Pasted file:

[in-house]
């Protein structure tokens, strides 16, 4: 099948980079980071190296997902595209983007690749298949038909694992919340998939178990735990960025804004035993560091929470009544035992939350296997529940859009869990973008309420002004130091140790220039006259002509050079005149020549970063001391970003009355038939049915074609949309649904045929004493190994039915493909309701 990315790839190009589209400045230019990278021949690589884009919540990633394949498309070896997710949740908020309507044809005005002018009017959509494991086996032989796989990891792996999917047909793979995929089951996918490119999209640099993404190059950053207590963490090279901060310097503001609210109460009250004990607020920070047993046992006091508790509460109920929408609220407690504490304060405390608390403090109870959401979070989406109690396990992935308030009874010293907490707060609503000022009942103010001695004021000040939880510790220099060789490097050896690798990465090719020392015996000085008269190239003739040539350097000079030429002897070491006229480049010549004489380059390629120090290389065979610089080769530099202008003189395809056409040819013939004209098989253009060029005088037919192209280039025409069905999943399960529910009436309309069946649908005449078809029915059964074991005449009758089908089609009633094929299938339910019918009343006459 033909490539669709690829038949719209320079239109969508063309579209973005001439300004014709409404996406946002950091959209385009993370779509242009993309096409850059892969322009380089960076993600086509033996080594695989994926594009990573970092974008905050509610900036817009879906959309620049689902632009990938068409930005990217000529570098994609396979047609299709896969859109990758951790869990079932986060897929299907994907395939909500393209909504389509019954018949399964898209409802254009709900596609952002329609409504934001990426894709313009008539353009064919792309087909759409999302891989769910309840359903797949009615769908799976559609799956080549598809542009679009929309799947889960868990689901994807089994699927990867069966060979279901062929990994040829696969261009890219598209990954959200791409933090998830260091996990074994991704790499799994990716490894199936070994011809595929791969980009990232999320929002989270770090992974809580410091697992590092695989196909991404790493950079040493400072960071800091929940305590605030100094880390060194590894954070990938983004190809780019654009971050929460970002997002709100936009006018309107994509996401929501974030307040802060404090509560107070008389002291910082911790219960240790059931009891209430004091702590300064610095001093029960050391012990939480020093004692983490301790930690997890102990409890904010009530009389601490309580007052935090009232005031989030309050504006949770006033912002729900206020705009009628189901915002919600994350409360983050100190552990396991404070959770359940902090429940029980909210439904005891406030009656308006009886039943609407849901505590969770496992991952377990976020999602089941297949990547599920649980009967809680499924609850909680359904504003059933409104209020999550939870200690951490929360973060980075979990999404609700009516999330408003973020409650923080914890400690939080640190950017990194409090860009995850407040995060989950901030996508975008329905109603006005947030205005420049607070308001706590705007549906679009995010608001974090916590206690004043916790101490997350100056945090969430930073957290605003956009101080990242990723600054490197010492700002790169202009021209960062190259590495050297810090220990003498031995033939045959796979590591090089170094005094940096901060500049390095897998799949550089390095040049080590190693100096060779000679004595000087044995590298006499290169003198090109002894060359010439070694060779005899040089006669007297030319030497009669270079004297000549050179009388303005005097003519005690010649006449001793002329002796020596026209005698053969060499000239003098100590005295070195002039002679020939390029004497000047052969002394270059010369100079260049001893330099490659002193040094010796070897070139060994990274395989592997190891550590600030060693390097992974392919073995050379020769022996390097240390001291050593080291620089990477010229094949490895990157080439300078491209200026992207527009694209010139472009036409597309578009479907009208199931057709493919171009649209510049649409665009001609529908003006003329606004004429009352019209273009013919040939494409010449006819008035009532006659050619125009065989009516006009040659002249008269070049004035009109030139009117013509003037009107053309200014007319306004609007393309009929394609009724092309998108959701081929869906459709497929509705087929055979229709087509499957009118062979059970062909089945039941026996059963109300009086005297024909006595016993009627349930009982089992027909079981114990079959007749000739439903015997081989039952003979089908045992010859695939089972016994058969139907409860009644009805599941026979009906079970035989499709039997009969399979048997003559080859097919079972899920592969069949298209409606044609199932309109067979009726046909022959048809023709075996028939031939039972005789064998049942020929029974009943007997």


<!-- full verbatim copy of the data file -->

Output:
[in-house]
């Protein structure tokens, strides 16, 4: 099948980079980071190296997902595209983007690749298949038909694992919340998939178990735990960025804004035993560091929470009544035992939350296997529940859009869990973008309420002004130091140790220039006259002509050079005149020549970063001391970003009355038939049915074609949309649904045929004493190994039915493909309701 990315790839190009589209400045230019990278021949690589884009919540990633394949498309070896997710949740908020309507044809005005002018009017959509494991086996032989796989990891792996999917047909793979995929089951996918490119999209640099993404190059950053207590963490090279901060310097503001609210109460009250004990607020920070047993046992006091508790509460109920929408609220407690504490304060405390608390403090109870959401979070989406109690396990992935308030009874010293907490707060609503000022009942103010001695004021000040939880510790220099060789490097050896690798990465090719020392015996000085008269190239003739040539350097000079030429002897070491006229480049010549004489380059390629120090290389065979610089080769530099202008003189395809056409040819013939004209098989253009060029005088037919192209280039025409069905999943399960529910009436309309069946649908005449078809029915059964074991005449009758089908089609009633094929299938339910019918009343006459 033909490539669709690829038949719209320079239109969508063309579209973005001439300004014709409404996406946002950091959209385009993370779509242009993309096409850059892969322009380089960076993600086509033996080594695989994926594009990573970092974008905050509610900036817009879906959309620049689902632009990938068409930005990217000529570098994609396979047609299709896969859109990758951790869990079932986060897929299907994907395939909500393209909504389509019954018949399964898209409802254009709900596609952002329609409504934001990426894709313009008539353009064919792309087909759409999302891989769910309840359903797949009615769908799976559609799956080549598809542009679009929309799947889960868990689901994807089994699927990867069966060979279901062929990994040829696969261009890219598209990954959200791409933090998830260091996990074994991704790499799994990716490894199936070994011809595929791969980009990232999320929002989270770090992974809580410091697992590092695989196909991404790493950079040493400072960071800091929940305590605030100094880390060194590894954070990938983004190809780019654009971050929460970002997002709100936009006018309107994509996401929501974030307040802060404090509560107070008389002291910082911790219960240790059931009891209430004091702590300064610095001093029960050391012990939480020093004692983490301790930690997890102990409890904010009530009389601490309580007052935090009232005031989030309050504006949770006033912002729900206020705009009628189901915002919600994350409360983050100190552990396991404070959770359940902090429940029980909210439904005891406030009656308006009886039943609407849901505590969770496992991952377990976020999602089941297949990547599920649980009967809680499924609850909680359904504003059933409104209020999550939870200690951490929360973060980075979990999404609700009516999330408003973020409650923080914890400690939080640190950017990194409090860009995850407040995060989950901030996508975008329905109603006005947030205005420049607070308001706590705007549906679009995010608001974090916590206690004043916790101490997350100056945090969430930073957290605003956009101080990242990723600054490197010492700002790169202009021209960062190259590495050297810090220990003498031995033939045959796979590591090089170094005094940096901060500049390095897998799949550089390095040049080590190693100096060779000679004595000087044995590298006499290169003198090109002894060359010439070694060779005899040089006669007297030319030497009669270079004297000549050179009388303005005097003519005690010649006449001793002329002796020596026209005698053969060499000239003098100590005295070195002039002679020939390029004497000047052969002394270059010369100079260049001893330099490659002193040094010796070897070139060994990274395989592997190891550590600030060693390097992974392919073995050379020769022996390097240390001291050593080291620089990477010229094949490895990157080439300078491209200026992207527009694209010139472009036409597309578009479907009208199931057709493919171009649209510049649409665009001609529908003006003329606004004429009352019209273009013919040939494409010449006819008035009532006659050619125009065989009516006009040659002249008269070049004035009109030139009117013509003037009107053309200014007319306004609007393309009929394609009724092309998108959701081929869906459709497929509705087929055979229709087509499957009118062979059970062909089945039941026996059963109300009086005297024909006595016993009627349930009982089992027909079981114990079959007749000739439903015997081989039952003979089908045992010859695939089972016994058969139907409860009644009805599941026979009906079970035989499709039997009969399979048997003559080859097919079972899920592969069949298209409606044609199932309109067979009726046909022959048809023709075996028939031939039972005789064998049942020929029974009943007997």